Retail Roundup: Under Armour Sticks Fork in Analysts' Bearishness

Stocks have been all over the map Thursday as investors still try to sort of which direction to go following the Fed's most recent statement on Wednesday. But that hasn't stopped shares of Under Armour (UA) from soaring on the day, up a hefty 23%. Schnikes, that's a lot. (Or is that competitively offensive, due to the verbal similarity to Nike (NKE)?)

Let's stick to Under Armour. The stock continues to trend higher after the company beat on earnings per share and revenue expectations, the latter of which grew a whopping 30.7% year over year. The results are doing more than sending the stock higher; they're vindicating long-term investors and management by completely turning some analysts' assessments on their head. 

Most notably, analysts at Morgan Stanley downgraded the stock to underweight a few weeks ago, moving their price target down to $62 from $103. Analysts cited weak average selling prices and a loss of market share as its reasoning. 

On the conference call, CEO Kevin Plank -- a man TheStreet's Jim Cramer said should never be bet against -- called the company an "all-weather business," silencing those who doubted Under Armour's ability to sell its merchandise due to unseasonably warm weather that kicked off the fourth quarter. 

For some reason, his commercial is how I picture Kevin Plank's business philosophy: 

Apparently you don't need to go online in order to hit up Etsy (ETSY) anymore. The company is reportedly looking to take a step out of the digital universal, and into the physical world of commerce. 

The company has worked out an agreement with Macy's (M) to have the Etsy Shop open in Macy's flagship store in New York City. The best part for shoppers? They can buy what they like and take home with them rather than shopping around, finding something they like and then being forced to order it online.

The company has worked out similar agreements in the past, notably with Nordstrom (JWN) and Williams-Sonoma's (WSM) West Elm.

Macy's appears to be running the experiment with Etsy to get a better feel for shoppers, especially younger ones. If it's something that pans out, perhaps it will have national implications.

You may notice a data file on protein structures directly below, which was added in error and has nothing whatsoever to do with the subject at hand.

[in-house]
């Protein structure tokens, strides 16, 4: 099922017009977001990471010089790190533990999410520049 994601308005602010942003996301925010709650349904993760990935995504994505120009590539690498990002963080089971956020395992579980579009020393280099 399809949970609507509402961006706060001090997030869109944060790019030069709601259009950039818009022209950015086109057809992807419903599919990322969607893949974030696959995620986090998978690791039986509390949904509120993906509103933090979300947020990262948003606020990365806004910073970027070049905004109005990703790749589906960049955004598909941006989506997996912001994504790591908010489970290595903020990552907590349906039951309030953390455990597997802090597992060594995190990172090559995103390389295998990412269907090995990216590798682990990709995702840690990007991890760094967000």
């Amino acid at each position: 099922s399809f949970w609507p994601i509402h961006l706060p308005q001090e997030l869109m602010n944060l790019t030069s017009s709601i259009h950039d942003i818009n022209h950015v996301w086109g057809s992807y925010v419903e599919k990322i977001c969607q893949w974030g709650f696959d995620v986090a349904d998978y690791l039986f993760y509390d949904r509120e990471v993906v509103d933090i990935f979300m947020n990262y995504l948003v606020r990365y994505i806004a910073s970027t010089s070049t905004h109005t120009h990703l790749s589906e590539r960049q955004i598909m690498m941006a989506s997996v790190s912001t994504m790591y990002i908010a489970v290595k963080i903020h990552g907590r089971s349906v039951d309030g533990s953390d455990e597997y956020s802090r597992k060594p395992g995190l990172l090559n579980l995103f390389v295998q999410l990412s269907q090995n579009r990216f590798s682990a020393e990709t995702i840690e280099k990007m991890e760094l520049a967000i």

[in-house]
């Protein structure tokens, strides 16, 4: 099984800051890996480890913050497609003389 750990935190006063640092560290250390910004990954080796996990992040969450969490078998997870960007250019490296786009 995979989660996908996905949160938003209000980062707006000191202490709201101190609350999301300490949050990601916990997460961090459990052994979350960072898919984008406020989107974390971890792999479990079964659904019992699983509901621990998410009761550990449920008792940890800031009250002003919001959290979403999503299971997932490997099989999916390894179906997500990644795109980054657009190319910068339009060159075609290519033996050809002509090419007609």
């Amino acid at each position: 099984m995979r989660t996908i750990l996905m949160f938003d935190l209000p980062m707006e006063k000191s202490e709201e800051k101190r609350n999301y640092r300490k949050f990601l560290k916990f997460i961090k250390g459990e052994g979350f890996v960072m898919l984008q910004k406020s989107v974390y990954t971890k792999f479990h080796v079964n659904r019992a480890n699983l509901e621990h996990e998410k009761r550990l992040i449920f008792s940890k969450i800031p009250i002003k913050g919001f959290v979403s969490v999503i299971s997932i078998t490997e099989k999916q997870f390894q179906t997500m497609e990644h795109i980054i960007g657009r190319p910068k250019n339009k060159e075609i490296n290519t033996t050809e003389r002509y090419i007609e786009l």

An experiment to find future growth shouldn't surprise investors, as most traditional bricks-and-mortar retailers like Macy's have seen a tough selling environment as online retailers - most notably, Amazon (AMZN) , which reports earnings Thursday night - take a serious chunk out of the retail pie. 

Uber vs. Amazon

So if Macy's is trying to recruit online sellers into traditional stores to combat the invasive retail species known as Amazon, what are others doing? It's hard to compete with an online juggernaut that can undercut almost everyone on price, deliver to customers' home in neck-break speed, and create such a seamless shopping experience all at once.

But you've got to try, right?

How about turning to the mega-unicorn known as Uber and its shipping platform UberRush. Launched in October to cater to consumers in locations like New York, Chicago and San Francisco, the company is now expanding its service by adding more companies to the list.

Due to the platform's design, customers may not even notice the difference - other than the timeliness. Customers will simply shop online as they normal do, at locations such as Nordstrom, T-Mobile (TMUS) and 1800Flowers (FLWS) , and the merchant will be the one coordinating the delivery efforts with UberRush, paying $5 to $7 per order.

Buying things online has always been convenient, but with Amazon expanding its vast offerings and allowing for rapid shipping times, consumers are starting to hit a tipping point with the "I need it in my hands now so I'll buy it from a store" versus "I'll order online and have it tomorrow." 

But relax. Retailers aren't trying to stop you from having this internal back-and-forth debate about whether to buy online or at the shop around the corner. No, they're just looking to get in on the action, and they're looking to do so by teaming up with the companies of tomorrow.

 

This article is commentary by an independent contributor. At the time of publication, the author held no positions in the stocks mentioned.

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